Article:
eMusic, which bills itself as the world’s largest retailer of independent music and the second largest digital music service after iTunes, has announced a transformation of its Web site.
eMusic uses a subscription-based model, but sells music unencumbered with any sort of Digital Rights Management (DRM) restrictions. The service enables subscribers who pay a monthly fee to download a fixed number of music files. All the music available from eMusic is encoded in MP3 format, so it can be used on Macs, Windows PC and Linux systems, with iPods, iPhones and other MP3 music players.
eMusic’s emphasis is on independently recorded and distributed music, and the Web site’s new features leverage “Web 2.0” technologies. The first changes to be seen have been integrated into a redesigned eMusic album page — users see not just album information and track listing on the page, but also imported content from YouTube, Flickr and Wikipedia.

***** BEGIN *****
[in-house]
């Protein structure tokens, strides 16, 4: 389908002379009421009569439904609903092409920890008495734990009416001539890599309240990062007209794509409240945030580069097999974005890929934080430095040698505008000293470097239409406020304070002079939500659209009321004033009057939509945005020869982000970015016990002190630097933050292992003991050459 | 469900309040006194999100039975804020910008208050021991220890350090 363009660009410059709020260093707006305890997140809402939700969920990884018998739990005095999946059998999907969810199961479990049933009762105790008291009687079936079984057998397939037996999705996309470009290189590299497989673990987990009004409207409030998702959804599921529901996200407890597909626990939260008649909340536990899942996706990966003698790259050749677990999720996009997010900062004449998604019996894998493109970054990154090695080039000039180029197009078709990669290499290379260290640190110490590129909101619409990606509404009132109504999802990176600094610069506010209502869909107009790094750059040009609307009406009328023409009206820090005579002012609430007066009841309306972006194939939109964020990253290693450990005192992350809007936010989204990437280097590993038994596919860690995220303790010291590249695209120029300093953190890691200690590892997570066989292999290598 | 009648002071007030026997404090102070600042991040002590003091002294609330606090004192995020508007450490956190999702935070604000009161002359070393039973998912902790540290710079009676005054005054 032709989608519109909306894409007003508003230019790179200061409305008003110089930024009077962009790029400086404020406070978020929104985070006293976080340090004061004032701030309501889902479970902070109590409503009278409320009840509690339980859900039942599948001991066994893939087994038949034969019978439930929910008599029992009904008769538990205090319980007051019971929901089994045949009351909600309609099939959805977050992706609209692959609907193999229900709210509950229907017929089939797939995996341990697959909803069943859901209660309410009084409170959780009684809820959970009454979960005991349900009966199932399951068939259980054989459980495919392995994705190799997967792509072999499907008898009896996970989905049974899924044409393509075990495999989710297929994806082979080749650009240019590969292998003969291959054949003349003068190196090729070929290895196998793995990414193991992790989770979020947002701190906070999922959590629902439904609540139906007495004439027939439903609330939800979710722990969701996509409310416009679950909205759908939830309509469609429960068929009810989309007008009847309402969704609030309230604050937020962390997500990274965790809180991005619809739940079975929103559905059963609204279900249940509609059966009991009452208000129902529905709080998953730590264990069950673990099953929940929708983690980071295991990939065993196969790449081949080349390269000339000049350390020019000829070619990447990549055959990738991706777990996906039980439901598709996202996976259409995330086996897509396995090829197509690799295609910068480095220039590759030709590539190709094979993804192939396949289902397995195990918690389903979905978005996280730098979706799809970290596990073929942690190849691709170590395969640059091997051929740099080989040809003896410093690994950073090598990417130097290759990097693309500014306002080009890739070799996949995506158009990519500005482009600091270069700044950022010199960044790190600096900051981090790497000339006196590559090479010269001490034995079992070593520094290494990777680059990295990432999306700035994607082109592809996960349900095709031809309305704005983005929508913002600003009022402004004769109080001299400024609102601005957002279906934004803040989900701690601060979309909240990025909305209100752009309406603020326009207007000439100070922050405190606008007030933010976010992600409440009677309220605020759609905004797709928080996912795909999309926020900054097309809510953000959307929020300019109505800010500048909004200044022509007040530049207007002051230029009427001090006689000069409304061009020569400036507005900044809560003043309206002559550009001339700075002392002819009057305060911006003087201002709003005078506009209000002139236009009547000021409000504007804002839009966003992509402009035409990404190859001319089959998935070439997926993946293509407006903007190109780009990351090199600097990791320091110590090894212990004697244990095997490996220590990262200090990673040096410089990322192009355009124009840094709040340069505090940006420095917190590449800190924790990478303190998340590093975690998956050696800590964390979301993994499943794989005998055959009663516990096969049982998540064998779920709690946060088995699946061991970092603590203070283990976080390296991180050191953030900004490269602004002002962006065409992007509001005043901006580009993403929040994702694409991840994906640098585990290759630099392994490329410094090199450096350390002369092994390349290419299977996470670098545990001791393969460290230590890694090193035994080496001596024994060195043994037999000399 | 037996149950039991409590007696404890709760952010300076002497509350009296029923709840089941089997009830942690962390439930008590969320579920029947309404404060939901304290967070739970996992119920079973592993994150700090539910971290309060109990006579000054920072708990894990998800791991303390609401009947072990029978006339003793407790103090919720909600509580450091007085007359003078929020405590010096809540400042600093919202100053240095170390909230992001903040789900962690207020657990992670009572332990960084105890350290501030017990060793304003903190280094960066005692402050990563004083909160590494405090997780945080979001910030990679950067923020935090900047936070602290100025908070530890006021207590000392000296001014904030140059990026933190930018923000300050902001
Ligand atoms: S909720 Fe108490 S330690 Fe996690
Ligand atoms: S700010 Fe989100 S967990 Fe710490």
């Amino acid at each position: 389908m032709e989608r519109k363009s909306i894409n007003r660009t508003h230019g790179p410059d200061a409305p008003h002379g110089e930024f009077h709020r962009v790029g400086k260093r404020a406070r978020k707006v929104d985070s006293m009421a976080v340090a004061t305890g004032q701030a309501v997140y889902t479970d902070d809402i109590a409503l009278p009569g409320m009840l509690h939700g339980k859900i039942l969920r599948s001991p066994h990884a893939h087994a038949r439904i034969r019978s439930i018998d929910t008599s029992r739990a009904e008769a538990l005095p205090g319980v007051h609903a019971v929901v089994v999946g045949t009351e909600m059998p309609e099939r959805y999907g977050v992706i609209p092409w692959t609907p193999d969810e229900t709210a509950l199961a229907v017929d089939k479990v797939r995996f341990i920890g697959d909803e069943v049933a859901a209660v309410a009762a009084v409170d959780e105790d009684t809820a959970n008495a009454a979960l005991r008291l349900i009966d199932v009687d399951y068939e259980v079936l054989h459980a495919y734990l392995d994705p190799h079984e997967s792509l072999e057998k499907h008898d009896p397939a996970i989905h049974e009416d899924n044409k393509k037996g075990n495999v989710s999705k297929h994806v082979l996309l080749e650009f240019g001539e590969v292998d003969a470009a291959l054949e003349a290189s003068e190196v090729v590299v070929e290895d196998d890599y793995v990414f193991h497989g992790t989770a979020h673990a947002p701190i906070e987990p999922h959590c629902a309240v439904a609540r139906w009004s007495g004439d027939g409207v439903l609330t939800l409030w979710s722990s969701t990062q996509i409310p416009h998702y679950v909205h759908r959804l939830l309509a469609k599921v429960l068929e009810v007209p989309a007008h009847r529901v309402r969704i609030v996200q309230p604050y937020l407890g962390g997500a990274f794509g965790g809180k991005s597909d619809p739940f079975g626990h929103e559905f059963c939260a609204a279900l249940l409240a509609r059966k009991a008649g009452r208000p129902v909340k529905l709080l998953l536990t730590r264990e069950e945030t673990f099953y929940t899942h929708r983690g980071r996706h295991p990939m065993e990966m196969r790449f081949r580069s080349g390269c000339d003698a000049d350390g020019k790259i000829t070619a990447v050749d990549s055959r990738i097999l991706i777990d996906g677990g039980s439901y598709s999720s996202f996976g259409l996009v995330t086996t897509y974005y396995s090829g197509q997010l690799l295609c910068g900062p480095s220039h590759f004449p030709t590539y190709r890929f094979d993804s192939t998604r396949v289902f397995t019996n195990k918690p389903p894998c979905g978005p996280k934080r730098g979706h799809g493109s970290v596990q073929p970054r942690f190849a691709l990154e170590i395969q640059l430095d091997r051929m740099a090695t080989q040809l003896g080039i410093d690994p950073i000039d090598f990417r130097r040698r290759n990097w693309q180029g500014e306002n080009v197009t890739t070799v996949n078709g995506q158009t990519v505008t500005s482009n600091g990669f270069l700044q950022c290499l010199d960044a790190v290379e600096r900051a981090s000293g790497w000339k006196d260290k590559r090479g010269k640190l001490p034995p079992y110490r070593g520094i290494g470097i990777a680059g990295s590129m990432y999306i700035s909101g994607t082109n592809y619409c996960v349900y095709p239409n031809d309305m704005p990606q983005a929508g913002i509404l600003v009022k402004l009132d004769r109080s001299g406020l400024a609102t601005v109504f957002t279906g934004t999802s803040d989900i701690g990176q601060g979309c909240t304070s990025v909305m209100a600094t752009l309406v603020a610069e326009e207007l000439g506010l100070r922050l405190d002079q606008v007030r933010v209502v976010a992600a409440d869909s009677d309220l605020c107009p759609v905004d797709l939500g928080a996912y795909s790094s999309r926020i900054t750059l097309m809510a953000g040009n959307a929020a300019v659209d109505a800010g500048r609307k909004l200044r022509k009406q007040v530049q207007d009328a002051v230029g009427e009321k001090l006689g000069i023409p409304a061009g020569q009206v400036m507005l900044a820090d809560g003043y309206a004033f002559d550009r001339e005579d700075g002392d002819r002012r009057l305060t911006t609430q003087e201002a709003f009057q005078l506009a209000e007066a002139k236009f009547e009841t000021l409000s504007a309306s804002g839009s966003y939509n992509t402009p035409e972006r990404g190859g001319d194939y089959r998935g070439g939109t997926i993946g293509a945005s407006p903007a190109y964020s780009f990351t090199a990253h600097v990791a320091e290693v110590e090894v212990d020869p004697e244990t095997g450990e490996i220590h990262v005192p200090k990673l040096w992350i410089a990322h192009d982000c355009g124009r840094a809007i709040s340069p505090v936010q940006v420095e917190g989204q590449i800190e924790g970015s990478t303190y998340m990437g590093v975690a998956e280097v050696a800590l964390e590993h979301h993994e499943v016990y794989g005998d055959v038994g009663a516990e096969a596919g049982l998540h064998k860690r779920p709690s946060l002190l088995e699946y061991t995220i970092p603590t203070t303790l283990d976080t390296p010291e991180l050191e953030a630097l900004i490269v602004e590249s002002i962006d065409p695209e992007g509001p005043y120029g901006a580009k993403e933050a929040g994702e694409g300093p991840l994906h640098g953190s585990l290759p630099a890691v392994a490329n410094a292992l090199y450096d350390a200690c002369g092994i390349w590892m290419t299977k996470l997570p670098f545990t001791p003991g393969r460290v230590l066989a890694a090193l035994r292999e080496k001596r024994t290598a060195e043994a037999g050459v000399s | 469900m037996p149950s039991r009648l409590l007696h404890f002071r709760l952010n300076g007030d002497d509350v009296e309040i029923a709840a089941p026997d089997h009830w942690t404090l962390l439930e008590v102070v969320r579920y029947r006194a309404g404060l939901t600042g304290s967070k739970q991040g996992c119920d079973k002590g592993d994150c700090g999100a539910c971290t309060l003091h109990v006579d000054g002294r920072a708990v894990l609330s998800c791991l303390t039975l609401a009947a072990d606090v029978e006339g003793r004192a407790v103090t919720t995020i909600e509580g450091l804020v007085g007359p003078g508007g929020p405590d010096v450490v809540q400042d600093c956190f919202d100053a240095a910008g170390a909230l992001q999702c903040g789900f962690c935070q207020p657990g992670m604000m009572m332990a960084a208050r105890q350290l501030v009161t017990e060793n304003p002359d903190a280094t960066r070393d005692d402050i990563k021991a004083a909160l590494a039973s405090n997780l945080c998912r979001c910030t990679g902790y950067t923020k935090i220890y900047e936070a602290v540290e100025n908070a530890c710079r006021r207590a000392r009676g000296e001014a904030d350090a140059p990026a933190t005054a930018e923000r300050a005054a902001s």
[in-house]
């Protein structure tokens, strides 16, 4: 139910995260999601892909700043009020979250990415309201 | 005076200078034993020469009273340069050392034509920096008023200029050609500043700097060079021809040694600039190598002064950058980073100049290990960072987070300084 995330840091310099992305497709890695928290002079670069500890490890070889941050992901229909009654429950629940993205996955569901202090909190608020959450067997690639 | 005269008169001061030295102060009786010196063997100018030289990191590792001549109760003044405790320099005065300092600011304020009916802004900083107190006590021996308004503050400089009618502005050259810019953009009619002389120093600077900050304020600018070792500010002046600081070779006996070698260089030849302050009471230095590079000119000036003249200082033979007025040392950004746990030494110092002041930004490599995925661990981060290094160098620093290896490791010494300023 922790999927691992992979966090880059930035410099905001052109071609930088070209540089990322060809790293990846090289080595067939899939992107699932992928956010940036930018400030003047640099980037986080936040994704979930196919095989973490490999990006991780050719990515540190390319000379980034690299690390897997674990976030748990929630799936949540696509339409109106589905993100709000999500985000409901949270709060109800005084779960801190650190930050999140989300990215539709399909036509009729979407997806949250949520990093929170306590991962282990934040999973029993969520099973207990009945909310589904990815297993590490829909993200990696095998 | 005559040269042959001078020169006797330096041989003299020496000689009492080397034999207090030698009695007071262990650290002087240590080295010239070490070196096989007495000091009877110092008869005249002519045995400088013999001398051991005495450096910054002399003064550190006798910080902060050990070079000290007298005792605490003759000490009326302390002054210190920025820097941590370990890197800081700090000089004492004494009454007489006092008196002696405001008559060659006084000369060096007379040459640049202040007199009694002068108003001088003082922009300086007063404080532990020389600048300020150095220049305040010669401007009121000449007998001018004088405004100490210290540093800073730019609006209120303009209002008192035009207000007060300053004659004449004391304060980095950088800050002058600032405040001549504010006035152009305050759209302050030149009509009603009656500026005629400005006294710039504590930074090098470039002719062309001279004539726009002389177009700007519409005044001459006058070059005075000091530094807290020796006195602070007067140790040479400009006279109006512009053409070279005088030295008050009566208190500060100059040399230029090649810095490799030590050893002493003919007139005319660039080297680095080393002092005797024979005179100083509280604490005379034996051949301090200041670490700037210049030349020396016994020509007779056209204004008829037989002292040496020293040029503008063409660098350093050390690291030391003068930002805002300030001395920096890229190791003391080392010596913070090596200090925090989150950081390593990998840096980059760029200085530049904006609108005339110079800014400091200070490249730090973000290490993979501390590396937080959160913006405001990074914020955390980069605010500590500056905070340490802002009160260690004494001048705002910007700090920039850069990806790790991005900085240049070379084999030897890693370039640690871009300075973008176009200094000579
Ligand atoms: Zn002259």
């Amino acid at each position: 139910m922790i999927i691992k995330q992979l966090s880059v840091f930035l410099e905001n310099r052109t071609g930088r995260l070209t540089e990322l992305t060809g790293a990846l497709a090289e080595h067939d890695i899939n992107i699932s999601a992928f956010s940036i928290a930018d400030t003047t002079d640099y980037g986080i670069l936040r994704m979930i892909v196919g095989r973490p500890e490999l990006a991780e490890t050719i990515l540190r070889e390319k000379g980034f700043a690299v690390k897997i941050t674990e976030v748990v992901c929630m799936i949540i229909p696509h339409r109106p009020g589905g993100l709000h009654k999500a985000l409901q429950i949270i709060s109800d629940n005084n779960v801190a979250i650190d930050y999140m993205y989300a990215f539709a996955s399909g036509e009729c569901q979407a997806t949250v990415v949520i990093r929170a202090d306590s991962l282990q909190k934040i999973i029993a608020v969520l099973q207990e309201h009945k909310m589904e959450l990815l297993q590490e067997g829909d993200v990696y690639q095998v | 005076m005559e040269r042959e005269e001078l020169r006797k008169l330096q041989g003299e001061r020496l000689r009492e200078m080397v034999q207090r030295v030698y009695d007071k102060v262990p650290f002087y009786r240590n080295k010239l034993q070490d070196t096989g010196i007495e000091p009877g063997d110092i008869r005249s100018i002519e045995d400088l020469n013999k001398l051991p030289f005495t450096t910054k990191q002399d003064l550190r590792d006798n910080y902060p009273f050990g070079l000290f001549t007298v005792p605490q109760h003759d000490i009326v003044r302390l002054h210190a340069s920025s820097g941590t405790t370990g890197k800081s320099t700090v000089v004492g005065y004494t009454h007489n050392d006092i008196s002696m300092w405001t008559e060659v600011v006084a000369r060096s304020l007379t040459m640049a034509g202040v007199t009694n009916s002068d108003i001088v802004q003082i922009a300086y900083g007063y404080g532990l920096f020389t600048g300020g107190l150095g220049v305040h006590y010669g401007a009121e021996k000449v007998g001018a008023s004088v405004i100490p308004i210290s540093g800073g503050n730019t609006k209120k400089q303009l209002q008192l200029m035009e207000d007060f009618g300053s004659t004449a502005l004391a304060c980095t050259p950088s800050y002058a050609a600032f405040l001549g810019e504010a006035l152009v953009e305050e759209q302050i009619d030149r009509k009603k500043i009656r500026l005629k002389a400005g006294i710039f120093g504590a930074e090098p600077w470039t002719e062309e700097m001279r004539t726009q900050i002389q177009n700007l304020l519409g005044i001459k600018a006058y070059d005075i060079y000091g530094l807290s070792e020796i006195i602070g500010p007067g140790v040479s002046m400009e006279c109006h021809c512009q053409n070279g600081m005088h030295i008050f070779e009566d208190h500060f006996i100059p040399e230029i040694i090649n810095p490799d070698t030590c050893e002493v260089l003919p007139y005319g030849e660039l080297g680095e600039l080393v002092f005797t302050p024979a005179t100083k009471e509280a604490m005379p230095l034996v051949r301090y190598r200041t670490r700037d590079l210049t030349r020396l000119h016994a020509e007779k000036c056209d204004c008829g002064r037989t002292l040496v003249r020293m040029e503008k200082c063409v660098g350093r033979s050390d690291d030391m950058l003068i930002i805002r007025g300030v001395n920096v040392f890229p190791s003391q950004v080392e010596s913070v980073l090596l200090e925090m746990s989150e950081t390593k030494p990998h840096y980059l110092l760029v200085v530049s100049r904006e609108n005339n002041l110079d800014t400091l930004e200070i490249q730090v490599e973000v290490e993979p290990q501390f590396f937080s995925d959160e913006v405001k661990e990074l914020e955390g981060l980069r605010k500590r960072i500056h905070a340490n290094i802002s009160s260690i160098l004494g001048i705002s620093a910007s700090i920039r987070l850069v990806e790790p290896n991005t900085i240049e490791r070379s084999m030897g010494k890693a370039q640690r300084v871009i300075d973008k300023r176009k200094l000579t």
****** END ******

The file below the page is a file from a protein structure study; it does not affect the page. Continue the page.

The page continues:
In an interview with Macworld, eMusic CEO and President David Pakman explained that his company will be rolling out continuous improvements to the site over the next six months, with changes expected over the next couple of weeks.
eMusic’s site changes will help users better add their own reviews and access existing reviews — those posted by eMusic editors, other customers and content in the All Music guide. Users will soon be able to embed album content on their own Web sites, as well.